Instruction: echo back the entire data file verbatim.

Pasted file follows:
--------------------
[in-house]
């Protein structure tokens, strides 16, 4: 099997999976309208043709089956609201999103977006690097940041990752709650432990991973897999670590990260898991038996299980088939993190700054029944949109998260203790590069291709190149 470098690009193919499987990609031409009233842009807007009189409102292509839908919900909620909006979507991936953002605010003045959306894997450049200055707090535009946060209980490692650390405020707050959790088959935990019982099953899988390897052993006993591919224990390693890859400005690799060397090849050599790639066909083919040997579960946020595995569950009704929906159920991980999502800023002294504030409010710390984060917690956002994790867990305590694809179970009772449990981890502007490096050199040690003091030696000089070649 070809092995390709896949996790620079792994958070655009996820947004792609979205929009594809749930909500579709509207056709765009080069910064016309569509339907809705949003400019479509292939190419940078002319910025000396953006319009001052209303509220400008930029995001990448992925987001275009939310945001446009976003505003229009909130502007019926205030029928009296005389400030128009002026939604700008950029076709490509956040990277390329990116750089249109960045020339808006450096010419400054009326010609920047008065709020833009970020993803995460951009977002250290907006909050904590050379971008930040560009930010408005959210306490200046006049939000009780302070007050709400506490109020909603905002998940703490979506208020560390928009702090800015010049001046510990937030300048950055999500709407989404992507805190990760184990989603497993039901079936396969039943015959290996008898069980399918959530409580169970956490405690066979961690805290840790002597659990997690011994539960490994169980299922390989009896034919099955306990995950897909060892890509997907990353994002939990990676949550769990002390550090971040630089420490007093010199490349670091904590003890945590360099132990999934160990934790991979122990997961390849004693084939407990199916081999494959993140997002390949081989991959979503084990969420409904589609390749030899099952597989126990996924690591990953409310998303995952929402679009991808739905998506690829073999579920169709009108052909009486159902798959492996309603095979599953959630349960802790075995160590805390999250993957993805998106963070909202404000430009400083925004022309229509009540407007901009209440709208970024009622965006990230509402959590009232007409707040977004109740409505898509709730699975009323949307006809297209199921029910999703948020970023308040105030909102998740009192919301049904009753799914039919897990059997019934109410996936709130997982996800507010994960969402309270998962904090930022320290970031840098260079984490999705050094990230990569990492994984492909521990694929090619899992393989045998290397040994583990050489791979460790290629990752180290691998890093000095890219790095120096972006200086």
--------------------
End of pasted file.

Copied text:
[in-house]
């Protein structure tokens, strides 16, 4: 099997999976309208043709089956609201999103977006690097940041990752709650432990991973897999670590990260898991038996299980088939993190700054029944949109998260203790590069291709190149 470098690009193919499987990609031409009233842009807007009189409102292509839908919900909620909006979507991936953002605010003045959306894997450049200055707090535009946060209980490692650390405020707050959790088959935990019982099953899988390897052993006993591919224990390693890859400005690799060397090849050599790639066909083919040997579960946020595995569950009704929906159920991980999502800023002294504030409010710390984060917690956002994790867990305590694809179970009772449990981890502007490096050199040690003091030696000089070649 070809092995390709896949996790620079792994958070655009996820947004792609979205929009594809749930909500579709509207056709765009080069910064016309569509339907809705949003400019479509292939190419940078002319910025000396953006319009001052209303509220400008930029995001990448992925987001275009939310945001446009976003505003229009909130502007019926205030029928009296005389400030128009002026939604700008950029076709490509956040990277390329990116750089249109960045020339808006450096010419400054009326010609920047008065709020833009970020993803995460951009977002250290907006909050904590050379971008930040560009930010408005959210306490200046006049939000009780302070007050709400506490109020909603905002998940703490979506208020560390928009702090800015010049001046510990937030300048950055999500709407989404992507805190990760184990989603497993039901079936396969039943015959290996008898069980399918959530409580169970956490405690066979961690805290840790002597659990997690011994539960490994169980299922390989009896034919099955306990995950897909060892890509997907990353994002939990990676949550769990002390550090971040630089420490007093010199490349670091904590003890945590360099132990999934160990934790991979122990997961390849004693084939407990199916081999494959993140997002390949081989991959979503084990969420409904589609390749030899099952597989126990996924690591990953409310998303995952929402679009991808739905998506690829073999579920169709009108052909009486159902798959492996309603095979599953959630349960802790075995160590805390999250993957993805998106963070909202404000430009400083925004022309229509009540407007901009209440709208970024009622965006990230509402959590009232007409707040977004109740409505898509709730699975009323949307006809297209199921029910999703948020970023308040105030909102998740009192919301049904009753799914039919897990059997019934109410996936709130997982996800507010994960969402309270998962904090930022320290970031840098260079984490999705050094990230990569990492994984492909521990694929090619899992393989045998290397040994583990050489791979460790290629990752180290691998890093000095890219790095120096972006200086």